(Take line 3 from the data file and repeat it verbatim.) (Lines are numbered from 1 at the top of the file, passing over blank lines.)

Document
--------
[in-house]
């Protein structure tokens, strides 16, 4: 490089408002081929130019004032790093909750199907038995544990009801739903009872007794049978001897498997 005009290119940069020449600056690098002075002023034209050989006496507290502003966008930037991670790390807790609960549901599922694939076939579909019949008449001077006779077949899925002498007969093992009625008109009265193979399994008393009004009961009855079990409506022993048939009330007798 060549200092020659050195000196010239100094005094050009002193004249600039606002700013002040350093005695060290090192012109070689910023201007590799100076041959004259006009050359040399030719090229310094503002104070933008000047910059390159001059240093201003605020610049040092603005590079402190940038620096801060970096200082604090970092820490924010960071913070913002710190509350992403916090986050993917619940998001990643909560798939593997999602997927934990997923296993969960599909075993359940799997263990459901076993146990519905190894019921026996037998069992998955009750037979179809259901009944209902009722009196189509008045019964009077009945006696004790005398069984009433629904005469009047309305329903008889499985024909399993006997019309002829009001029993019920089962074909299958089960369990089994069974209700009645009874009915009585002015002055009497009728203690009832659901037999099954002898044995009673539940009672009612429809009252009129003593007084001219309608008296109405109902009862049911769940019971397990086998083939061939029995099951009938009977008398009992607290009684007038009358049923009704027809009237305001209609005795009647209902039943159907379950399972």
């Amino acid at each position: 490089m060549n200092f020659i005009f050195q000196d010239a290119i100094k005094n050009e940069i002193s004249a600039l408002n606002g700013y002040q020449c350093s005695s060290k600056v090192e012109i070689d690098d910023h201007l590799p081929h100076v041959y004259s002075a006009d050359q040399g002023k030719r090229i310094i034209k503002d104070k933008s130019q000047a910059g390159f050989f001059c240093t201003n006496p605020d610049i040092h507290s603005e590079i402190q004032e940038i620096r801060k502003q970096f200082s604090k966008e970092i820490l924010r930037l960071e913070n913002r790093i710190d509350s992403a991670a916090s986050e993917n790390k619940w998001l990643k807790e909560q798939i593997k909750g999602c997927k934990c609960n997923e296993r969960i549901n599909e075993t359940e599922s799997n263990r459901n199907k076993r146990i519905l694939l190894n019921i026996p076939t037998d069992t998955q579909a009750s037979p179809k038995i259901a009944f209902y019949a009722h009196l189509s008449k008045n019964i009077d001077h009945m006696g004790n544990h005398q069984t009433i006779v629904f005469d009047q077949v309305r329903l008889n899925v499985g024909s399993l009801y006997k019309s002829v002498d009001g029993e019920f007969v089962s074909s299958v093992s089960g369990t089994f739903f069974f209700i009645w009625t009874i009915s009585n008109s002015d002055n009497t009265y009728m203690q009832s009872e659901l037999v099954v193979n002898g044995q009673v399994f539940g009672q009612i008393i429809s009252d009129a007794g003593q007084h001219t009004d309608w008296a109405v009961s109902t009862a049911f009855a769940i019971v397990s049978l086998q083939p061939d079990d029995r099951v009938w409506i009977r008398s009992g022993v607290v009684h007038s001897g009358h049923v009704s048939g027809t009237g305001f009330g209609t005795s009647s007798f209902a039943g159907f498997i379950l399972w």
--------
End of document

């Amino acid at each position: 490089m060549n200092f020659i005009f050195q000196d010239a290119i100094k005094n050009e940069i002193s004249a600039l408002n606002g700013y002040q020449c350093s005695s060290k600056v090192e012109i070689d690098d910023h201007l590799p081929h100076v041959y004259s002075a006009d050359q040399g002023k030719r090229i310094i034209k503002d104070k933008s130019q000047a910059g390159f050989f001059c240093t201003n006496p605020d610049i040092h507290s603005e590079i402190q004032e940038i620096r801060k502003q970096f200082s604090k966008e970092i820490l924010r930037l960071e913070n913002r790093i710190d509350s992403a991670a916090s986050e993917n790390k619940w998001l990643k807790e909560q798939i593997k909750g999602c997927k934990c609960n997923e296993r969960i549901n599909e075993t359940e599922s799997n263990r459901n199907k076993r146990i519905l694939l190894n019921i026996p076939t037998d069992t998955q579909a009750s037979p179809k038995i259901a009944f209902y019949a009722h009196l189509s008449k008045n019964i009077d001077h009945m006696g004790n544990h005398q069984t009433i006779v629904f005469d009047q077949v309305r329903l008889n899925v499985g024909s399993l009801y006997k019309s002829v002498d009001g029993e019920f007969v089962s074909s299958v093992s089960g369990t089994f739903f069974f209700i009645w009625t009874i009915s009585n008109s002015d002055n009497t009265y009728m203690q009832s009872e659901l037999v099954v193979n002898g044995q009673v399994f539940g009672q009612i008393i429809s009252d009129a007794g003593q007084h001219t009004d309608w008296a109405v009961s109902t009862a049911f009855a769940i019971v397990s049978l086998q083939p061939d079990d029995r099951v009938w409506i009977r008398s009992g022993v607290v009684h007038s001897g009358h049923v009704s048939g027809t009237g305001f009330g209609t005795s009647s007798f209902a039943g159907f498997i379950l399972w």